If this doesn't tug on the heartstrings, at least a little bit, you may not be quite human.

As with yesterday's post, I don't know where this came from or who wrote it. If you do, please let me know so I can properly attribute it. It is again, a very "tall" image, so I've placed it behind the fold.

Click to enlarge.


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I'm not sure where this is from, or who made it (if you do, though, please let me know so I can give it proper attribution). But I think its hilarious and awesome. The image is particularly large, though, so I've placed it behind the fold. Click to enlarge:
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That made me very sad. :(

There was also some guilt thrown in somewhere, too.

OK, I'm crying. You happy now?

Let's see if I get punched for asking a technical question in a sentimental thread.

The few times I did come to visit you,
you'd be all sulky,
like you were angry with me
"the F*CK you BEEN dude!?"
you seemed to glare

Just curious: do you have any studies on Canine cognition that go beyond stimulus recognition and social interaction? Or have we gotten that far yet?

By nixscripter (not verified) on 05 Jan 2011 #permalink

@4: Not quite sure what you mean by your question... could you elaborate a bit?

This is, perhaps, cruel, but since we're all bummed out anyway...

The House Dog's Grave (for Haig, an English Bulldog)

I've changed my ways a little; I cannot now
Run with you in the evenings along the shore,
Except in a kind of dream; and you,
If you dream a moment,
You see me there.

So leave awhile the paw-marks on the front door
Where I used to scratch to go out or in,
And you'd soon open; leave on the kitchen floor
The marks of my drinking-pan.

I cannot lie by your fire as I used to do
On the warm stone,
Nor at the foot of your bed; no,
All the nights through I lie alone.

But your kind thought has laid me less than six feet
Outside your window where firelight so often plays,
And where you sit to readâ
And I fear often grieving for meâ
Every night your lamplight lies on my place.

You, man and woman, live so long, it is hard
To think of you ever dying.
A little dog would get tired, living so long.
I hope that when you are lying
Under the ground like me your lives will appear
As good and joyful as mine.

No, dears, that's too much hope:
You are not so well cared for as I have been.
And never have known the passionate undivided
Fidelities that I knew.
Your minds are perhaps too active, too many-sided...
But to me you were true.

You were never masters, but friends. I was your friend.
I loved you well, and was loved. Deep love endures
To the end and far past the end. If this is my end,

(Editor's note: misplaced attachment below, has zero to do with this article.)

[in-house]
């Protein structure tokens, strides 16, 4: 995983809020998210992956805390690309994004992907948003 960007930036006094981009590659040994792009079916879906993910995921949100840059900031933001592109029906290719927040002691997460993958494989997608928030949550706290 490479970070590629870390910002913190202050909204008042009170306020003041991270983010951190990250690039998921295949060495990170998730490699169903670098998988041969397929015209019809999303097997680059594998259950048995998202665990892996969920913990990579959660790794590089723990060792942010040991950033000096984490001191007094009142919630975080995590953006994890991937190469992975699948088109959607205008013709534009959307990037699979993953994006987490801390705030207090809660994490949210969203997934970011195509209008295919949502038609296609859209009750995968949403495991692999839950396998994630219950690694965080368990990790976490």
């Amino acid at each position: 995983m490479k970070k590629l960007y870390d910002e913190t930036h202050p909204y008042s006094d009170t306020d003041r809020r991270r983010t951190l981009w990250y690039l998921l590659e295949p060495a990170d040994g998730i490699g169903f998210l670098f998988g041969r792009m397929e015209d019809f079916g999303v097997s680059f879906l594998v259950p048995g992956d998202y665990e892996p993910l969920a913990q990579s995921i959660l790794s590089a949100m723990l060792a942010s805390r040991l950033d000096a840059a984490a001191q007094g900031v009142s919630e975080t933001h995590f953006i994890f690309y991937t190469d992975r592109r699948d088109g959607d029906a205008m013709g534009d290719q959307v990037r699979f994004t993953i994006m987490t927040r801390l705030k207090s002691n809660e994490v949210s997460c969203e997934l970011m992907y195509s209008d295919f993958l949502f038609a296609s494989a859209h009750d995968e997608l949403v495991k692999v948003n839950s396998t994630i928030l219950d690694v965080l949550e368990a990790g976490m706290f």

I am not lonely. I am not afraid. I am still yours.
--Robinson Jeffers, 1941.

(I am happy to say that I took a semester off from school to be with my dog when he died. It wasn't the only reason I did it, but it was the best one)

@5: To be more specific, I am curious how much work has been done into the deeper thought processes of dogs (and their non/existence). These are things like ability to plan and imagine, as well as have complex emotions. To put it another way, we humans seem to assume a lot; how much of that has been backed up by data?

Most of the work I have seen is out of date, and seems to fall into one of two categories.

First, there are experiments that seem to show very general reactions, like the Maier and Seligman experiment on learned helplessness. It is reasonable to believe the reaction of the dogs who became "depressed" was emotional, but that is an assumption. Also, deciding what this says about their cognitive abilities is still speculative.

Second, there are experiments analyzing canine social behavior, like by Scott and Fuller. However, these do not focus on what the actual process of the social behavior is. For example, if a dog shows submission, which of these happened: (a) he saw the other dog being aggressive, and became submissive as a habit; or (b) he saw the other dog being aggressive, consciously evaluated the situation, and chose to be submissive. The difference, of course, is in what was "in the mind" of the dog.

I don't know the state of research in this area, and perhaps what I am asking is still too difficult to demonstrate. But you seem like the right guy to ask.

Any references you can provide me to get some insights would be useful.

By nixscripter (not verified) on 06 Jan 2011 #permalink

@8: I'll spend some time thinking about this. With respect to social cognition and social behavior, some of what you're looking for I may have already written about - check out the "dog" and "social cognition" categories - you can find the list of categories in the left sidebar. I imagine you're looking more for dog-dog social interactions than dog-human social interaction, though? There's somewhat less work on that, at least within the fields of psychology and neuroscience. I've covered a bit of it, though, here.

Shall I guess you've watched the 'Jurassic Bark' episode of Futurama?

I'm a cat person, btw.

By Rogue Epidemiologist (not verified) on 06 Jan 2011 #permalink

I got all teary at work. I'm going to give my cowardly pooping peeing panicking yet lovable dog a big hug, and an extra big hug for my old cat, too.